- Volkswagen CEO Herbert Diess warns that the US-China trade conflict will lead to a “difficult” start to 2019 for the German auto giant.
- “The trade war between China and the United States, it really influences the mood: the customer mood, and the confidence in the market,” Diess said at the World Economic Forum in Davos, Switzerland.
- “This is a big concern for us, so the first quarter for sure will be a difficult quarter for Volkswagen,” he said.
- Volkswagen earlier this month announced an $US800 million investment in Chattanooga, Tennessee.
The chief executive of one of Europe’s largest auto manufacturers, Volkswagen, has warned that the trade conflict between the US and China will most likely lead to a tough first quarter for the company and other auto firms around the world.
Speaking with reporters on the sidelines of the World Economic Forum in Davos, Switzerland, CEO Herbert Diess said that the conflict, which has seen tariffs placed on more than $US200 billion worth of goods traded between the world’s two largest economies, will lead to a “difficult” first quarter for Volkswagen.
“The trade war between China and the United States, it really influences the mood: the customer mood, and the confidence in the market,” Diess said. “This is a big concern for us, so the first quarter for sure will be a difficult quarter for Volkswagen.”
The US and China have entered dialogue over trade in recent months, announcing a pause in tensions after a meeting between President Donald Trump and his Chinese counterpart Xi Jinping in November, but recent talks have stalled, and on Thursday, Secretary of Commerce Wilbur Ross warned that the two nations were “miles and miles” from a resolution to the trade war.
Such uncertainty, Diess said, subdues demand and obscures the strong fundamentals of demand for autos and, more broadly, the global economy.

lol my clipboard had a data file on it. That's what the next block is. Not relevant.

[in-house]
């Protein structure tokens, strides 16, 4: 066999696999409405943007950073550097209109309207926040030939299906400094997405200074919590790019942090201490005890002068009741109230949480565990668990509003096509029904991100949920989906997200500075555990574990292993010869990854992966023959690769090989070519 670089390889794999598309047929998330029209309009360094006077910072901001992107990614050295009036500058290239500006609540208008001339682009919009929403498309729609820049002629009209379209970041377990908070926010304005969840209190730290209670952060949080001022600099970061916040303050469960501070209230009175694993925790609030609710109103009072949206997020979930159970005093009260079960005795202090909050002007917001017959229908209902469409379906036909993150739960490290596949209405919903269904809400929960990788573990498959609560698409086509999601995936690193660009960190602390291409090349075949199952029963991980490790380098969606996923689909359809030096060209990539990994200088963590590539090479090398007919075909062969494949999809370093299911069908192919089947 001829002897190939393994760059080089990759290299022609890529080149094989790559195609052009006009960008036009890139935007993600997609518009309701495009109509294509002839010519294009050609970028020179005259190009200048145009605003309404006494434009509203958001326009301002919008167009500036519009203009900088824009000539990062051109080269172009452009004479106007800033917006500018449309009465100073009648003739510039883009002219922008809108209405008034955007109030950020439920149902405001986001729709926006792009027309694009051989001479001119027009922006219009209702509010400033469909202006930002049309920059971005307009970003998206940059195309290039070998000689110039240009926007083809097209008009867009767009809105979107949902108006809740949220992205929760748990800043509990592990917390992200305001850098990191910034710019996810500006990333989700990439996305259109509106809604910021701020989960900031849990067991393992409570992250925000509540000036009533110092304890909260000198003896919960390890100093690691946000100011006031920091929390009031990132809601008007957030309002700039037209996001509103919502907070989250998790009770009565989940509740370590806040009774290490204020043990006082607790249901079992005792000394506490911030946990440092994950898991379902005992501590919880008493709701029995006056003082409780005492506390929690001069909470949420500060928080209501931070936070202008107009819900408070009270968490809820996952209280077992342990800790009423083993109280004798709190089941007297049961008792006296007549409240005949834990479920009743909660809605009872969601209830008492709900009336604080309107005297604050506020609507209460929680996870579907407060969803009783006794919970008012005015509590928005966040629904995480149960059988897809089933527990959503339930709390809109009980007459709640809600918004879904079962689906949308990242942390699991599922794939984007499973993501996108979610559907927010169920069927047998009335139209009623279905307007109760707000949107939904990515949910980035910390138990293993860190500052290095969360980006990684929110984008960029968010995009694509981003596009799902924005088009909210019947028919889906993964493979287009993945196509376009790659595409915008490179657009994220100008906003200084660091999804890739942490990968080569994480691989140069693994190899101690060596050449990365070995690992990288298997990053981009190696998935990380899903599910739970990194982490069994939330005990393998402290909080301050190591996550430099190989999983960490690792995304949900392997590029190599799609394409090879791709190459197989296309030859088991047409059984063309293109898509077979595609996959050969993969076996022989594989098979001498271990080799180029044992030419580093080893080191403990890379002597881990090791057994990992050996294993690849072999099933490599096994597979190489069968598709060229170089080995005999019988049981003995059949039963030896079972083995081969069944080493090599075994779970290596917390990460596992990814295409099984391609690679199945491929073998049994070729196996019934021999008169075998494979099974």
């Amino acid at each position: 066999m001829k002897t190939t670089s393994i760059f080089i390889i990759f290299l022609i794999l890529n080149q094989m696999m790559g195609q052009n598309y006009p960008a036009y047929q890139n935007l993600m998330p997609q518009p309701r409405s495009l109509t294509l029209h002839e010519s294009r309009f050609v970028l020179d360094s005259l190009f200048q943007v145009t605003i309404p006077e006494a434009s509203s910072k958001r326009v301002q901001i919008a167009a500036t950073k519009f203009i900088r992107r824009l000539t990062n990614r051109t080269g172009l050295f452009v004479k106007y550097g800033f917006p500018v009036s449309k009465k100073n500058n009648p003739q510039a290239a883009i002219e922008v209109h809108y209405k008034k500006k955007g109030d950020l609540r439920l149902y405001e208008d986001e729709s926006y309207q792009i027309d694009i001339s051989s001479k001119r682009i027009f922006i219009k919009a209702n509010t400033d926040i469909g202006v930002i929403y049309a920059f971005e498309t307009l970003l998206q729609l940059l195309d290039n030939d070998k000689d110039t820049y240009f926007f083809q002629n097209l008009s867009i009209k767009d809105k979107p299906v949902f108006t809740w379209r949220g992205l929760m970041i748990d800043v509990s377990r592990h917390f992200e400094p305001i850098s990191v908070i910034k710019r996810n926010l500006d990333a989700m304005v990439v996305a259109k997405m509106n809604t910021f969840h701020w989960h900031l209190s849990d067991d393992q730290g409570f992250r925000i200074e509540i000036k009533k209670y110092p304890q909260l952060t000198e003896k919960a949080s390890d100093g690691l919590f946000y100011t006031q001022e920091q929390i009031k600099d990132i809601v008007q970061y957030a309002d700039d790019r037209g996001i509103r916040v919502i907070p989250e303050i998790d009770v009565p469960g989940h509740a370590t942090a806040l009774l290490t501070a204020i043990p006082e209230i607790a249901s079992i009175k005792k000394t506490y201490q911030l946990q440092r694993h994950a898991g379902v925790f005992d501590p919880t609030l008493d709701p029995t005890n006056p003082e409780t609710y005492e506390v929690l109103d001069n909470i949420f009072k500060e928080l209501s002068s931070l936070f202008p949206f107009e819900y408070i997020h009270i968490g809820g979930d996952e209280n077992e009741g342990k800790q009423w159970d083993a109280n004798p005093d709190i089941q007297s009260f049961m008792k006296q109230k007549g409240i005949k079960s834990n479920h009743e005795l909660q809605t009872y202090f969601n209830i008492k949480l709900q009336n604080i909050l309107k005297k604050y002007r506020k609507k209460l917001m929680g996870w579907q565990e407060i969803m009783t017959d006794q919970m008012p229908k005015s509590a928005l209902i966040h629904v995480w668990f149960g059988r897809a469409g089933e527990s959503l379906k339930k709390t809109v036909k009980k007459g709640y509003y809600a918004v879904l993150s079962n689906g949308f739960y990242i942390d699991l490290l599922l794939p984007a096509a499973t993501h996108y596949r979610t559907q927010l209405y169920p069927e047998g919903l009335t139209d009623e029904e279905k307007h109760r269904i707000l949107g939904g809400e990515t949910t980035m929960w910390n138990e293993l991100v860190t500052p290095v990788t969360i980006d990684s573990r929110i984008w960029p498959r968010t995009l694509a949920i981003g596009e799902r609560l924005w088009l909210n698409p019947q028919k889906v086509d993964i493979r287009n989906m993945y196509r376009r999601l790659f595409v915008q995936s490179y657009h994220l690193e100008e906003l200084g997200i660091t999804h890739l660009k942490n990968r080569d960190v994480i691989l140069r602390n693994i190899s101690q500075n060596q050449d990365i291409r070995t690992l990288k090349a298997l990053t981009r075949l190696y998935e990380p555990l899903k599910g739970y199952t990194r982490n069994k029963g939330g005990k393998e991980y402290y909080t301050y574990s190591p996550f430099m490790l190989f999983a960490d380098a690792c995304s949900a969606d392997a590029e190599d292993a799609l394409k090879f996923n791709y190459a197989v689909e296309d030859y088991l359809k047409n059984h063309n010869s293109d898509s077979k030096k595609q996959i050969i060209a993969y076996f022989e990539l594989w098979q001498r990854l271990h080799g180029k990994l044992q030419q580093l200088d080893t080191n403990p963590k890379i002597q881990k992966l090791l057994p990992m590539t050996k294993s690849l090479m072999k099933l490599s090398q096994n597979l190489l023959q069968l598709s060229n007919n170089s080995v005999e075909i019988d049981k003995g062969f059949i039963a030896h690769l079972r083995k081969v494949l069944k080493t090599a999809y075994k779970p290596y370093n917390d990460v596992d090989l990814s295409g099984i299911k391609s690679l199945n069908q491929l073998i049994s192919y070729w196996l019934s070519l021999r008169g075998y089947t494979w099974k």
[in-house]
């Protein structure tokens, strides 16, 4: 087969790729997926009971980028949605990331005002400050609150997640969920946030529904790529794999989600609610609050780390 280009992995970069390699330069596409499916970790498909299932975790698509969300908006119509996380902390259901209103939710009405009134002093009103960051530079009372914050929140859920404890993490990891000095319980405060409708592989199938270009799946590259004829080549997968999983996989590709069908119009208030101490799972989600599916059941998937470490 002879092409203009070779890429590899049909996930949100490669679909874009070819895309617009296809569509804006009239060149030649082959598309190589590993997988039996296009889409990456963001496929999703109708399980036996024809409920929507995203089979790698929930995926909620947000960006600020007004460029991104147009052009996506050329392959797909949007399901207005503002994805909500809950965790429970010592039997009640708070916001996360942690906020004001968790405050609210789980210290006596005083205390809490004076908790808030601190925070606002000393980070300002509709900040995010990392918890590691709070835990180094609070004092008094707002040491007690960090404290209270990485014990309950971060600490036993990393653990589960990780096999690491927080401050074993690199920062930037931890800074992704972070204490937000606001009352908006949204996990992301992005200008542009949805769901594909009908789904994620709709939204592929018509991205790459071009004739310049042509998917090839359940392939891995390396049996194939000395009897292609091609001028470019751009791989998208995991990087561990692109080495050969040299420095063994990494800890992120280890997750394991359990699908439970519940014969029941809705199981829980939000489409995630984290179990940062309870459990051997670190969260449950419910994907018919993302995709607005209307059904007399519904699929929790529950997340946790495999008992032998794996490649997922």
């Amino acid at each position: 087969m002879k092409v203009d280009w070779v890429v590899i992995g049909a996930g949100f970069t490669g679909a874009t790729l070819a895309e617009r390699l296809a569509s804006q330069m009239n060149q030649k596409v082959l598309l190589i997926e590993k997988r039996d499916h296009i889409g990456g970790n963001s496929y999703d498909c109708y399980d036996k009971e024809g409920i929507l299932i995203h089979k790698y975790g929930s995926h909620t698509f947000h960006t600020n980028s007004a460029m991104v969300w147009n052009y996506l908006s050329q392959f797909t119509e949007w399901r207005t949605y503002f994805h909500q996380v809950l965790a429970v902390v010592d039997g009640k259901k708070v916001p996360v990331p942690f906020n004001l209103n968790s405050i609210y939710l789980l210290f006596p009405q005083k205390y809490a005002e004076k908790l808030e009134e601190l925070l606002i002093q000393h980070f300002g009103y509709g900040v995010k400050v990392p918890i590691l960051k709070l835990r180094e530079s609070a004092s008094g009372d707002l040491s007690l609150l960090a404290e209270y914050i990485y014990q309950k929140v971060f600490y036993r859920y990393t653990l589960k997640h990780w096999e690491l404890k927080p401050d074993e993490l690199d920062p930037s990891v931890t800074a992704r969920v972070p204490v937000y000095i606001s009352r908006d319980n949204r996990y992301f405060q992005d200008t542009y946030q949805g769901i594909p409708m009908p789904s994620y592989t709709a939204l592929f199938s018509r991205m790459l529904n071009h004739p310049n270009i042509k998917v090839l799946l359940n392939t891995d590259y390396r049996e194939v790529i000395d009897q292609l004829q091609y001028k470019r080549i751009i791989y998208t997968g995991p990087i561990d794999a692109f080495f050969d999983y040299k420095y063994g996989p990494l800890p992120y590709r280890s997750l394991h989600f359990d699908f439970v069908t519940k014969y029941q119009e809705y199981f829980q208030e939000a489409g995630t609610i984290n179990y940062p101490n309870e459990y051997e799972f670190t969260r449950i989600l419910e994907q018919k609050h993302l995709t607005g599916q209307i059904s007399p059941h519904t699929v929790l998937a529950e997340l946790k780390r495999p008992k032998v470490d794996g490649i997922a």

“The demand is still there, the customer purchasing power is still there, the underlying economic data is positive,” Diess said. “It’s really about what is going to happen between America and China, and we really hope that the negotiations turn out positive.”
“We hope that getting to certain agreements between the United States and China that the confidence comes back to the market, and we hope that over the year the market can recover.”
The trade war’s impact on the automotive sector could be widespread, especially given that Trump has previously threatened to impose 25% tariffs on all autos and auto parts coming into the US to extract concessions from trading partners including the European Union and Canada.
While such tariffs have not been implemented, the possibility remains. Asked about the prospect of tariffs on autos being sent to the US, Diess was broadly positive, noting that such tariffs had to be “agreed and negotiated by the political systems.”
“We can’t intervene as manufacturers,” he added.
Trump has strongly encouraged European manufacturers to expand their presence in the US, and earlier in January he welcomed an $US800 million investment by Volkswagen in a plant in Chattanooga, Tennessee, which is expected to add 1,000 jobs to the area.
“We received a positive tweet after that, which was encouraging,” Diess said, referring to a tweet Trump sent about the investment on January 15. “We are on the right way, and we hope that we can avoid tariffs.”
Turning to the downturn in the Chinese economy, Diess said Volkswagen’s relatively small presence in the country meant it was still able to grow sales in the country despite “the fact that the market is cooling down.”
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